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New Jersey Obituaries - September 8, 1897 - Rachel A. (Gulick) and Stanley Gulick

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Mother And Child Dead

Mrs. Frank C. (Gulick) Watts And Her Infant Burned To Death

Mrs. Watts Was Filling the Tank in a Gasoline Stove and the Gasoline Caught Fire - She Had Her Infant in Her Arms at the Time

Mrs. Frank C. (Gulick) Watts of Monmouth street and her son Stanley, who is a little over a year old, were burned to death on Monday by the explosion of gasoline while Mrs. Watts was filling the tank of a gasoline stove. The stove was lighted at the time, but the gasoline tank was low, and Mrs. Watts did not think it was worth while to put the fire out while the tank was being refilled. About a year and a half ago a similar accident happened to Mrs. Watts, and that time she was quite severely burned on the back.

Monday's accident happened while Mrs. Watts was preparing breakfast. Mr. Watts had not yet got up. Mrs. Watts had gone downstairs and had taken the baby with her. She was expecting a party of eight persons from Asbury Park, and they and Mrs. Watts were to go out sailing. Mrs. Watts had prepared the lunch for the sailing party, and was completing the preparations for breakfast. The gasoline in the tank was low and Mrs. Watts, with the baby in her arms, set about refilling the tank. While she was doing this the gasoline caught fire. In a moment Mrs. Watts's clothing and that of the baby was in flames. Mrs. Watts ran into the room of Miss Mary Hance, who owns the house where the Watts family lived, and who occupied half the house. Mrs. Watts dropped the baby when she entered Mrs. Hance's rooms, and fell to the floor herself. Miss Hance screamed and Mr. Watts came hurrying downstairs. He rushed into the room and on catching sight of his wife, who was lying on the floor, he seized a pail of water and threw it over her. Then he rolled her in a carpet and this extinguished the flames.

When the carpet was unrolled large patches of flesh adhered to it. Almost all Mrs. Watts's clothing had been burned away, the only parts remaining on the body when the carpet was unrolled being a neckband, a corset and a band about the waist. Every part of her body was burned except a small place on the breast, where she had held the baby.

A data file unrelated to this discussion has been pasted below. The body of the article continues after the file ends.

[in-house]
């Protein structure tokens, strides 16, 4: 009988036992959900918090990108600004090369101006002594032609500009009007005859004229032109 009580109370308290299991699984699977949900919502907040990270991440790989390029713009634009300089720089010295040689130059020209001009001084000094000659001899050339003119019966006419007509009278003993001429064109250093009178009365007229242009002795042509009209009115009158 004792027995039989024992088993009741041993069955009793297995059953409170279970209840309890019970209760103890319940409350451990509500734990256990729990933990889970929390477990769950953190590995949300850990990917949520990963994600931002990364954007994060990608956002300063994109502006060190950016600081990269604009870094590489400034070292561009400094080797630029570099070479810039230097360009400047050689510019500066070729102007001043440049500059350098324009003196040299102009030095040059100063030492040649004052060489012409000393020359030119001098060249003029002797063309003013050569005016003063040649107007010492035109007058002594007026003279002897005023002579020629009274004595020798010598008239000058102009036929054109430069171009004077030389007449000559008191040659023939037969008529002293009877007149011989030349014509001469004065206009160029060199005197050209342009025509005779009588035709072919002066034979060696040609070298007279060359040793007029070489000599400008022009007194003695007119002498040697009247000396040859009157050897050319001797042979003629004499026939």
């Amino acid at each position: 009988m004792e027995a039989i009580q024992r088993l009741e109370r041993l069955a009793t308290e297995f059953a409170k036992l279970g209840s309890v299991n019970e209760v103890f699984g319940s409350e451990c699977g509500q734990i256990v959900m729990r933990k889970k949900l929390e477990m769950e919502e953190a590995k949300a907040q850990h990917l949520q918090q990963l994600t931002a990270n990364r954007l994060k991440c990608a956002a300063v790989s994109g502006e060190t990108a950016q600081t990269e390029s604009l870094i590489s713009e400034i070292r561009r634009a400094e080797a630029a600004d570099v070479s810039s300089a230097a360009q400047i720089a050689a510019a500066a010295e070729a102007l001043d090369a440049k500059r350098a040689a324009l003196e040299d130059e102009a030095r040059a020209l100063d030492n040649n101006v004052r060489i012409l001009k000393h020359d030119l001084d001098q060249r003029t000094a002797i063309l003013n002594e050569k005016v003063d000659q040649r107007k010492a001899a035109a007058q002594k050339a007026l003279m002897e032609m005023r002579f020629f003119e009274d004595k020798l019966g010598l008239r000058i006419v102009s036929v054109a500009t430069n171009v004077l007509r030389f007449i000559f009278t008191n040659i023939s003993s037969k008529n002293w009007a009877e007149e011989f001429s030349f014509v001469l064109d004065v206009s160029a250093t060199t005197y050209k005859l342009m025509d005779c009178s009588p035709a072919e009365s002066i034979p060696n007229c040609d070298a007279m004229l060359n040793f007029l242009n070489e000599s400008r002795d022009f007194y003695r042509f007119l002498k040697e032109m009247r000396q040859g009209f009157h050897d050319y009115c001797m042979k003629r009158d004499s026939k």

The baby's finger nails and toe nails were burned off, and a piece was burned out of its nose and face. Its legs were also burned, and it was considerably burned about the body. The carpet and floor in Miss Hance's room caught fire, but this was quickly put out.

Mrs. Watts's first thought, after the flames had been extinguished was for her baby. She knew that she had been fatally burned, and she gave directions for preparing the baby's food. She told her mother-in-law, Mrs. E. M. Watts, who had been summoned to her bedside, that she knew she would die, and when cautioned not to talk much, she said she wanted to tell them about the child, because in a short time she would not be able to do so. She said that she felt no pain, except a stiffness. She expressed a hope that the baby would die also, as soon as she learned the extent of its injuries, and knew that it would be maimed for life if it should recover.

Mrs. Watts lingered until half-past one o'clock, when she died. She was conscious almost up to the time of her death. Her last words were to take good care of the baby if he should live. The baby did not die until seven o'clock on Monday night.

Mrs. Watts was formerly Miss Rachel Gulick of Middletown. She was a daughter of J. D. Gulick and was for several years a teacher in the Red Bank public school. She was 32 years old.

The funeral will be held to-morrow afternoon at one o'clock.

Death Notice: At Red Bank, on Monday, September 5th, Rachel A., wife of Frank C. Watts, aged 32 years.

Death Notice: At Red Bank, on Monday, September 5th, Stanley Gulick, son of Frank C. Watts, aged 1 year and 4 months.

Source: Red Bank Register, Wednesday, September 8, 1897

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